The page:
On June 1, 2021, New York Times reporter Maggie Haberman tweeted that former President Donald “Trump has been telling a number of people he’s in contact with that he expects he will get reinstated by August,” adding that this “isn’t how it works.”
Trump has been telling a number of people he’s in contact with that he expects he will get reinstated by August (no that isn’t how it works but simply sharing the information). https://t.co/kaXSXKnpF0
— Maggie Haberman (@maggieNYT) June 1, 2021
The Trump reporting came amid former National Security Advisor Mike Flynn’s apparent endorsement (though he claims his words were “twisted”) of a Myanmar-style coup that would bring Trump back to power. Trump’s purported belief requires one not only to buy into the lie that the 2020 election was stolen, but also to disregard the existence of the United States Constitution, which provides no mechanism for Trump to return to office outside of winning another election.
Subsequent reporting by several media outlets, notably National Review and The Washington Post, also reported that Trump has discussed this expectation.
On June 2, 2021, The Washington Post, citing “people familiar with his [Former President Trump’s] comments,” reported that Trump “remains relentlessly focused on the false claim that the November election was stolen from him and is increasingly consumed with the notion that ballot reviews pushed by his supporters around the country could prove that he won.” Trump’s interest in this fantasy, the Post reported, has been propelled by “an array of figures who have publicly touted false claims of election fraud,” including MyPillow CEO Mike Lindell, Pennsylvania state Sen. Doug Mastriano, and a One America News Network host.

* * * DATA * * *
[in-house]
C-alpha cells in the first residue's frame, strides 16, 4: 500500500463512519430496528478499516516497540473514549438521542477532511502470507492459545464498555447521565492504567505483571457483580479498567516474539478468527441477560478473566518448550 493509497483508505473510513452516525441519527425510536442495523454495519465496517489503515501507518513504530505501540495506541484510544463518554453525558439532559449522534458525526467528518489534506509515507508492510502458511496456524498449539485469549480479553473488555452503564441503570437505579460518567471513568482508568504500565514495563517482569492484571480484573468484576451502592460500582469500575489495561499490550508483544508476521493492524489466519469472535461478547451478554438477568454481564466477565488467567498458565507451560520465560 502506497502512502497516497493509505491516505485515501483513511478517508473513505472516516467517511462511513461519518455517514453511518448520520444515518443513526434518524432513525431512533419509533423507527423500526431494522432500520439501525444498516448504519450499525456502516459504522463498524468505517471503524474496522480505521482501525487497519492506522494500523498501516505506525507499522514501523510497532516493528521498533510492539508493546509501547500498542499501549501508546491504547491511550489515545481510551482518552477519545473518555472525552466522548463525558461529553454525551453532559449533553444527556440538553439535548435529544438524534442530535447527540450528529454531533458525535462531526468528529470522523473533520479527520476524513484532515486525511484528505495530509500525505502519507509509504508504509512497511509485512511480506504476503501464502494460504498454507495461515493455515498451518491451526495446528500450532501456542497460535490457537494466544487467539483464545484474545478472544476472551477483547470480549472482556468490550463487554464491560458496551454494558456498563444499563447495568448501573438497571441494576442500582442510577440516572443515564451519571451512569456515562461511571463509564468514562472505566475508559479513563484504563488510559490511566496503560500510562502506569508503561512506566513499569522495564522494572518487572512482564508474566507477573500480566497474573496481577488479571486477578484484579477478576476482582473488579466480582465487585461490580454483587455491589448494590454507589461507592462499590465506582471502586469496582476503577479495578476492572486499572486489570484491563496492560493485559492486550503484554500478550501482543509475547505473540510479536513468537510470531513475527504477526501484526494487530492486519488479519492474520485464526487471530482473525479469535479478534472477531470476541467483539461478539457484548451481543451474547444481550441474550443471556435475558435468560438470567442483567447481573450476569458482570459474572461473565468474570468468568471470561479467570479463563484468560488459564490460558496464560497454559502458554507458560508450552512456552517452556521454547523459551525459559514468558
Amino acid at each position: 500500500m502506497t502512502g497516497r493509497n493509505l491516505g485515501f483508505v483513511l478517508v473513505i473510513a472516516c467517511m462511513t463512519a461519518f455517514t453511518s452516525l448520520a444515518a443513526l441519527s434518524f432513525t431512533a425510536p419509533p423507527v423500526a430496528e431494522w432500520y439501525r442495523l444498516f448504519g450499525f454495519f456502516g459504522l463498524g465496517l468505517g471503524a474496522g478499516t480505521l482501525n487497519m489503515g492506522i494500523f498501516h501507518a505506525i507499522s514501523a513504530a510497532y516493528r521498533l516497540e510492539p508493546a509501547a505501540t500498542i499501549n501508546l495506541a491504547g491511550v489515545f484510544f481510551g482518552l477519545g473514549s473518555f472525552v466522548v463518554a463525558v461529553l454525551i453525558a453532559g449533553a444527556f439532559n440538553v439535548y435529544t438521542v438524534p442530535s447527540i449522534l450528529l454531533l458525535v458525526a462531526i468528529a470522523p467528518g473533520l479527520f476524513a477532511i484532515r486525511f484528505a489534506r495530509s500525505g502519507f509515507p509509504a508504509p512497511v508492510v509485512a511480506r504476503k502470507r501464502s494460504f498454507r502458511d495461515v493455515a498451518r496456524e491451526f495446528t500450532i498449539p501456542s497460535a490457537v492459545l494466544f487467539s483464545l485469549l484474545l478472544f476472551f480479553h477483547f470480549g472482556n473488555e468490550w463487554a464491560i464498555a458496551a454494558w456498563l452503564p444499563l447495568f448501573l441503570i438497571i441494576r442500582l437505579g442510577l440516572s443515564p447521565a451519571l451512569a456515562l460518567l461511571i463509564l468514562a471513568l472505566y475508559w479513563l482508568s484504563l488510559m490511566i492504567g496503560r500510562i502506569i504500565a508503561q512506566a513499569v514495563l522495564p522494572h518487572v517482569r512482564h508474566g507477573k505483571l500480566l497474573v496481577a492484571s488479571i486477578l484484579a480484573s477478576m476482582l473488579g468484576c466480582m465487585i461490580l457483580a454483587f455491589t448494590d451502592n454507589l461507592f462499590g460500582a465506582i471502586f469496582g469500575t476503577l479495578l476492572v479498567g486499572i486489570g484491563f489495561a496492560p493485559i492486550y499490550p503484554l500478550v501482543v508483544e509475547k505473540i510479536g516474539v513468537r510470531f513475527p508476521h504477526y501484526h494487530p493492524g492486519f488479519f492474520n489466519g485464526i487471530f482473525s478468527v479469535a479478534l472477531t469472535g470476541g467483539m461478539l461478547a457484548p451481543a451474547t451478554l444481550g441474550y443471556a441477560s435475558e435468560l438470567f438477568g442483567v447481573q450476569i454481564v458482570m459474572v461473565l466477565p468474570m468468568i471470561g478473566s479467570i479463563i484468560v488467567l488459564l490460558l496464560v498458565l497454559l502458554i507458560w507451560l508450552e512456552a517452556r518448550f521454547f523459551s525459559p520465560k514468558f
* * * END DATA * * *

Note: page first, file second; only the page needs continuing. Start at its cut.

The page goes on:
On June 3, 2021, National Review provided additional confirmation of Trump’s alleged fixation on returning to office in August. In a story titled “Maggie Haberman is Right,” writer Charles C. W. Cooke reported not only on the veracity of Trump pushing this claim but also that Trump genuinely believes it to be true:
I can attest, from speaking to an array of different sources, that Donald Trump does indeed believe quite genuinely that he — along with former senators David Perdue and Martha McSally — will be “reinstated” to office this summer after “audits” of the 2020 elections in Arizona, Georgia, and a handful of other states have been completed.
I can attest, too, that Trump is trying hard to recruit journalists, politicians, and other influential figures to promulgate this belief — not as a fundraising tool or an infantile bit of trolling or a trial balloon, but as a fact.
At the same event in which Flynn apparently endorsed a military coup, former Trump lawyer Sidney Powell — whose defense in a current voter fraud related defamation lawsuit is that reasonable people would not take her claims about elections seriously — argued that “it should be that he [Trump] can simply be reinstated, that a new Inauguration Day is set.”
As CNN legal analyst Steve Vladeck explained, however, “there’s no regulation, rule, statute or constitutional provision that comes within a million light-years of what she’s [Powell] describing. There is no mechanism for ‘reinstating’ a former President. There is no procedure for setting a ‘new Inauguration Day.'”